A new coronary artery disease (CAD) “digital marker” can pinpoint gradients of risk on a spectrum, potentially improving CAD diagnosis and management, as well as clinical trial outcomes, a new analysis suggests.
“The study was motivated by the fact that CAD is a spectrum disease, as shown in earlier studies, where differences in the amount of plaque result in distinct gradations of risk for atherosclerosis and survival,” principal author Ron Do, PhD, Icahn School of Medicine at Mount Sinai, New York City, told theheart.org | Medscape Cardiology.
“This study is a follow-up to our previous study, where we used a similar modeling strategy — machine learning and electronic health records (EHRs) — to predict CAD within a year in a case-control fashion.” That study, like other CAD research, used a conventional binary framework, which simply predicted whether or not CAD would occur.
The current report is unique, Do said, in that the model produces a score that measures CAD on a spectrum, identifying gradients of risk.
The new model predicted CAD with high sensitivity and specificity using two sets of biobank EHR data; increasing risk scores mirrored increased coronary artery stenosis from angiography data, including risks for multivessel and obstructive disease, as well as prevalence of all-cause death and recurrent myocardial infarction.
“We believe this proof-of-concept pilot for CAD as a spectrum of disease is generalizable, and our method could be applied to a variety of diseases,” lead author Iain S. Forrest, PhD, also from Mount Sinai, told theheart.org | Medscape Cardiology.
The study, for which the researchers analyzed close to 100,000 EHRs, was published online December 20 in The Lancet.
Risk on a Spectrum
For the study, the researchers developed and validated the EHR-based, CAD-predictive machine learning model; translated the resulting probabilities into in-silico scores for CAD (ISCAD: 0, lowest probability to 1, highest probability); and measured the association of ISCAD with clinical outcomes, including coronary artery stenosis, obstructive coronary artery disease, multivessel coronary artery disease, all-cause death, and coronary artery disease sequelae.
They trained and validated the model using 20,497 EHRs from the BioMe Biobank, tested the model on a holdout set (a random sample not used in the model fitting process) of 15,252 EHRs from BioMe, and externally tested the model on 60,186 EHRs from the UK Biobank. They then assessed the association of ISCAD with CAD clinical outcomes from both biobanks.
The median age of the BioMe Biobank participants was 61, 41% were men, and 14% had a CAD diagnosis. Similarly, UK Biobank participants had a median age of 62, 42% were men, and 14% were diagnosed with CAD.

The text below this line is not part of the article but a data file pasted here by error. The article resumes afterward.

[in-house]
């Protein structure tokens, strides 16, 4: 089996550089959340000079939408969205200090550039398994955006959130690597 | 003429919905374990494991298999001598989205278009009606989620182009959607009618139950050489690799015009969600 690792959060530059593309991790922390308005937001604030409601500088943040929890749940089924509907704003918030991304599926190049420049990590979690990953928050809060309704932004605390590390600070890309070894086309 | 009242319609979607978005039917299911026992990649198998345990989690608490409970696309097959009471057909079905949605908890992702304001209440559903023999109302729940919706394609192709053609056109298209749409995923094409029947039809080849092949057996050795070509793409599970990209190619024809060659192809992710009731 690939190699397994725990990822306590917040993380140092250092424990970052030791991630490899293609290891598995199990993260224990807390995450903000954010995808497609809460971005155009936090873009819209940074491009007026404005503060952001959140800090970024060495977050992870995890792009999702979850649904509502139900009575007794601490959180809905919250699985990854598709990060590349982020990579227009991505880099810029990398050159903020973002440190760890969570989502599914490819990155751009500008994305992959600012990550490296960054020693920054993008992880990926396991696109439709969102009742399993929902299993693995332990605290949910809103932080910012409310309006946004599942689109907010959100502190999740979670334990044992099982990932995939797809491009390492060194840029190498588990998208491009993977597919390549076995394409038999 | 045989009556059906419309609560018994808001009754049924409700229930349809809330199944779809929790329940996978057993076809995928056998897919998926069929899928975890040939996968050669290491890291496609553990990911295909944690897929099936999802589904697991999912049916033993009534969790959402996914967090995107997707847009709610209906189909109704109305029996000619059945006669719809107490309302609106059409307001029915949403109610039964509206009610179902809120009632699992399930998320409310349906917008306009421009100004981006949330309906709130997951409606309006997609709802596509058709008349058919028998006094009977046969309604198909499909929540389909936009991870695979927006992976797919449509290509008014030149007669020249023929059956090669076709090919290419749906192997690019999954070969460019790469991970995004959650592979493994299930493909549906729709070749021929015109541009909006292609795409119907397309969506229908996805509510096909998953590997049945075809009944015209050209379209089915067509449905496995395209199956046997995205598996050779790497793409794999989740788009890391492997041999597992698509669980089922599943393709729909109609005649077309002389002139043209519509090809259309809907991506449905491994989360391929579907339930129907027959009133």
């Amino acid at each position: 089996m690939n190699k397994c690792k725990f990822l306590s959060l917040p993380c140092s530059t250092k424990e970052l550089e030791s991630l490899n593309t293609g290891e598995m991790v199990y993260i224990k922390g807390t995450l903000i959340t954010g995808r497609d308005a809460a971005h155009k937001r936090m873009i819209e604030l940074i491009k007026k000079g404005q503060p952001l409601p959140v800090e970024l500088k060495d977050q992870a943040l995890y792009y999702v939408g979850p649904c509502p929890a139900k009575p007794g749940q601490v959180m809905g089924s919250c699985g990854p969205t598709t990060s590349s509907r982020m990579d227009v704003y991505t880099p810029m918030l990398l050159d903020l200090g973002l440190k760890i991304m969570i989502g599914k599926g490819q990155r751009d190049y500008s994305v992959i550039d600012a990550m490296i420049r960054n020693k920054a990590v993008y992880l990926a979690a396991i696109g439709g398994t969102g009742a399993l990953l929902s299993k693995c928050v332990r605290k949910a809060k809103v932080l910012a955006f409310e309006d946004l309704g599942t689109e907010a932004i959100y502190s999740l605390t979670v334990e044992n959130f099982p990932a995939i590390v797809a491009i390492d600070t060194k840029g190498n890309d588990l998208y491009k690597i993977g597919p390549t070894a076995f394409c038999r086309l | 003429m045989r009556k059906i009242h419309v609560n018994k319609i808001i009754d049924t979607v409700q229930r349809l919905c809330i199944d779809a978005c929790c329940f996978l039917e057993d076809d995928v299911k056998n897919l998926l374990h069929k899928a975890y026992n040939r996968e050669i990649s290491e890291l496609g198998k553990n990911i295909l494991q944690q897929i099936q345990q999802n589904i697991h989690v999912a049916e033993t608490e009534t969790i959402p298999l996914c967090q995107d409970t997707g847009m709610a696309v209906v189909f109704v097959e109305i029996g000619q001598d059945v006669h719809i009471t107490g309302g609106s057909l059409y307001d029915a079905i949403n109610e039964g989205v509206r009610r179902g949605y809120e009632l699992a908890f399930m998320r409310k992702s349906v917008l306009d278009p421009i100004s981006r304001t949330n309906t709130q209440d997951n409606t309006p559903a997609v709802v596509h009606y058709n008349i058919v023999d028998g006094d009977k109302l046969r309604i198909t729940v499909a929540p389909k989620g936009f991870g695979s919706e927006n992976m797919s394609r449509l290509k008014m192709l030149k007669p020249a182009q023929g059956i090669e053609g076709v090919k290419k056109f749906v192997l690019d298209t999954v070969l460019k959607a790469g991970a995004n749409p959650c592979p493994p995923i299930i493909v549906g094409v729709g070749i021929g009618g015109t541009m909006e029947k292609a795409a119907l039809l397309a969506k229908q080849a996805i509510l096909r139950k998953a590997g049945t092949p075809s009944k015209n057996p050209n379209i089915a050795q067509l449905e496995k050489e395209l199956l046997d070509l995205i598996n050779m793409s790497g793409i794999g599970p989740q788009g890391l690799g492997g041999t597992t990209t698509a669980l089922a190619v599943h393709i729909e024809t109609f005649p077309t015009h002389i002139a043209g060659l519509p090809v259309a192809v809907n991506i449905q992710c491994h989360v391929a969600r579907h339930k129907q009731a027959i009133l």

The model predicted CAD with an area under the receiver operating characteristic curve (AUC) of 0.95, sensitivity of 0.94, and specificity of 0.82 in the BioMe validation set, and an AUC of 0.93, sensitivity of 0.90, and specificity of 0.88 in the BioMe holdout set.
In the UK Biobank external test set, the AUC was 0.91, sensitivity was 0.84, and specificity was 0.83.
The ISCAD captured CAD from known risk factors, pooled cohort equations, and polygenic risk scores. Coronary artery stenosis increased quantitatively with ascending ISCAD quartiles, with a 12-percentage point increase per quartile, including risk for obstructive and multivessel CAD and major coronary artery stenosis.
Hazard ratios (HRs) and prevalence of all-cause death increased stepwise over ISCAD deciles: decile 1: HR, 1.0; prevalence, 0.2%; decile 6: HR, 11; prevalence, 3.1%; and decile 10: HR, 56; prevalence, 11%. A similar trend was seen for recurrent myocardial infarction.
Twelve (46%) undiagnosed individuals with high ISCAD scores (≥ 0.9) had clinical evidence of CAD, as defined by the 2014 American College of Cardiology/American Heart Association Task Force guidelines.
Study limitations include the use of diagnostic codes to determine CAD status; small sample sizes, which could affect machine learning outcomes and reduce generalizability; and the retrospective nature of the study.
The authors conclude, “Our study shows a reconceptualization of coronary artery disease — including atherosclerosis, death, and sequelae — as a spectrum of disease that is quantifiable with artificial intelligence trained on clinical data.”
Forrest said the team will be scaling up their approach and testing it in other health systems, as well as developing models to be tested in diverse populations. Once the findings are replicated in other systems, a large-scale prospective study following up on individuals with CAD might be feasible.
“Placing individuals on a spectrum of coronary artery disease that accounts for a multitude of factors, as opposed to current scoring systems such as SYNTAX that focus solely on coronary anatomy, could enable tailored interventions that would be better aligned with coronary artery disease risk,” write Puneet Batra, PhD, and Amit V. Khera, MD, MSc, both from the Broad Institute of MIT and Harvard in Cambridge, Massachusetts, in a related editorial.
“An important consideration…is whether increased predictive performance provides an adequate improvement over the many risk models already available,” they write. “This is particularly true for coronary artery disease, for which previous studies have noted comparable risk performance using laboratory-based and non-laboratory-based risk assessment, stratification available from the time of birth based on a polygenic score to quantify inherited susceptibility, and considerable utility of a non-invasive CT scan to measure coronary artery calcification.”
The study was funded by the National Institutes of Health. No relevant financial relationships were declared.
Follow Marilynn Larkin on Twitter: @MarilynnL